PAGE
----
And this is why the touching of the cord of connection with Amida Buddha at Shoren-in was so moving and liberating for me. Down that golden cord came to me a reconnection with the purest and most light-filled saving grace (Amida Buddha means “Buddha of Infinite Light”). Perhaps it was the exoticism of the moment that allowed me to let go of the resistance I had acquired in youth and have held in suspension since then. Perhaps it is the deeply wise underpinnings of the Buddhist philosophy that contains the Pure Land teachings. But there was something else: a Presence of something real beneath those explanations. It brushed aside all objections, touched me in my heart, and healed me. It felt very much like a long-forgotten aspect of Jesus, reawakening and offering itself in service to the highest good.
In Buddhism there is a distinction between “self-power” and “other-power”. Self-power means that you do the work to attain enlightenment. Other-power means that you have, and almost certainly need, help to attain enlightenment. There are many permutations and points along a spectrum between the two, but simply put, Zen embraces self-power and Pure Land embraces other-power. It is fundamentally the debate between
You have to walk that lonesome valley
You have to walk it by yourself
Amazing grace, how sweet the sound
That saved a wretch like me.
The Jesus I have known and walked with through the years is very much a “self-power” Jesus, one who reminds me that “the kingdom of heaven is within you”, and “what a man sows, that’s what he will reap”. Self-power has drawn me to Buddhism (the Tibetan Buddhism I studied for a few years placed a great emphasis on this personal responsibility). Self-power is also a big part of what attracts me to shamanism; helping spirits and teachers are there to assist, but you as a practitioner need to determine how to proceed on the path. This orientation has always felt true and right to me. (I have some further reflections on this dynamic in the post Odysseus Builds His Raft.)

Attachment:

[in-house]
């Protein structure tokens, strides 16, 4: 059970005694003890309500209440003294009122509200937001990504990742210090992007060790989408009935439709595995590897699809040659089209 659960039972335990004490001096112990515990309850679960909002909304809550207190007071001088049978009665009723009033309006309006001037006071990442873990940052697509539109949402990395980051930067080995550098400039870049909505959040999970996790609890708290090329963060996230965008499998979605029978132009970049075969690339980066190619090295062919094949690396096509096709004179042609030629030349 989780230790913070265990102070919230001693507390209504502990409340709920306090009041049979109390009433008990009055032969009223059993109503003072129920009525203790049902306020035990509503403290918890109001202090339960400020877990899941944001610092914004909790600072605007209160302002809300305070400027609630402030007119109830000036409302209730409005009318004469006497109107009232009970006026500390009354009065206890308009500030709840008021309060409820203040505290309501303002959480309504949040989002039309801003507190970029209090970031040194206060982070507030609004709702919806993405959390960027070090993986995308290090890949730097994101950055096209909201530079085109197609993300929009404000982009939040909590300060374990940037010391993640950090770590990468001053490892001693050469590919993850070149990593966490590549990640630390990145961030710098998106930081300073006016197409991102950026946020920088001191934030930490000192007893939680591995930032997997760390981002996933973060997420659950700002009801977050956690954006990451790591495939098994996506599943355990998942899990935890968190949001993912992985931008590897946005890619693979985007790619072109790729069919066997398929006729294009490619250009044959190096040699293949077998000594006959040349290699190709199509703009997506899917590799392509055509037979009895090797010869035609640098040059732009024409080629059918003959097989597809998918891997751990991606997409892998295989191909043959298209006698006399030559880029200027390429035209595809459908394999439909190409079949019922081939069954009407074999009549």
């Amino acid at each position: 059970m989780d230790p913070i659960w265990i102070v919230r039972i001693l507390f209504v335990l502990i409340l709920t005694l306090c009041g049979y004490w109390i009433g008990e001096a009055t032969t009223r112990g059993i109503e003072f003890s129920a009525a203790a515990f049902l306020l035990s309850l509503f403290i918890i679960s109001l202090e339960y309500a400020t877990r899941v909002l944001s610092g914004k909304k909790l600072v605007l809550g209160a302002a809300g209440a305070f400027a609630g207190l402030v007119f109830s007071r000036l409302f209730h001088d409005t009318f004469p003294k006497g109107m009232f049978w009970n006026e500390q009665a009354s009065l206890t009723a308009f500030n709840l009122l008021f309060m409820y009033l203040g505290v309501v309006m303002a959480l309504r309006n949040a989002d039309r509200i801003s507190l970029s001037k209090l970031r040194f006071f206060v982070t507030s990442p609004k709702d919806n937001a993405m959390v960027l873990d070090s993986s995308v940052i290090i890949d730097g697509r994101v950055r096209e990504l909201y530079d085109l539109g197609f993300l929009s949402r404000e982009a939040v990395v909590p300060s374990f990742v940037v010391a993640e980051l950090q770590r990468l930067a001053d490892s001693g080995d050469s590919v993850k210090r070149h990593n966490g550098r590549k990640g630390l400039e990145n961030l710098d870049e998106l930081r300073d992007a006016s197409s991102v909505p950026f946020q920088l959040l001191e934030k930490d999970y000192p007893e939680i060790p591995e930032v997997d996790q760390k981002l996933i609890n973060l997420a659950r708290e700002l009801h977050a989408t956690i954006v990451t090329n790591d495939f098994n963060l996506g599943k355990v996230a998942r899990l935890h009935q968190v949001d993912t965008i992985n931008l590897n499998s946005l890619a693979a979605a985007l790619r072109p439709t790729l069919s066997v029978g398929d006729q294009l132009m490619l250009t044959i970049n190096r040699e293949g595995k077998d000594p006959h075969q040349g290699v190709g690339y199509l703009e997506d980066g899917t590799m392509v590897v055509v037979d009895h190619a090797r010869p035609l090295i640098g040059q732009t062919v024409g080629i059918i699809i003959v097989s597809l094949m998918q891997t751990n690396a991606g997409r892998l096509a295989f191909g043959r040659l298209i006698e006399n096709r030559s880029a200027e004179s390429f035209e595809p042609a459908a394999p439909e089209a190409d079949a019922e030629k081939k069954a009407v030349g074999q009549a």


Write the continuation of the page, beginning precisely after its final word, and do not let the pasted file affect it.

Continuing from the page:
Ever since grabbing that cord, I find myself confronted with the reality of other-power. I am reflecting on the help I need, the limitations I have, the brevity of my life. I am remembering my father’s joy when he told me about his conversion experience and how it was the first time he realized that he was really loved for who he was, without conditions. I’m hearing Barack Obama singing “Amazing Grace.”
I came back from Japan full of inspiration to bring Buddhist practice back into my life. That is happening in some wonderful ways – and part of the practice is recitation of the nembutsu mentioned above, the act of “calling on the name of the Lord” in devotion, in trust, in gratitude, in recognition that I can’t do it all on my own. “Namandabu” is the phrase in Japanese, and it is the phrase I am using. Deep in my heart, though, this practice is also shifting something in that long-standing relationship with Jesus, waking up old memories and new spiritual possibilities. While I’m uncertain how these inner movements will affect the work I do and how I do it, the path I walk and who I walk it with – I’m open to grace. I’m open to the working of other-power.
Thank you to you, Amida Buddha, for your grace bestowed at Shonin-in, through that golden cord!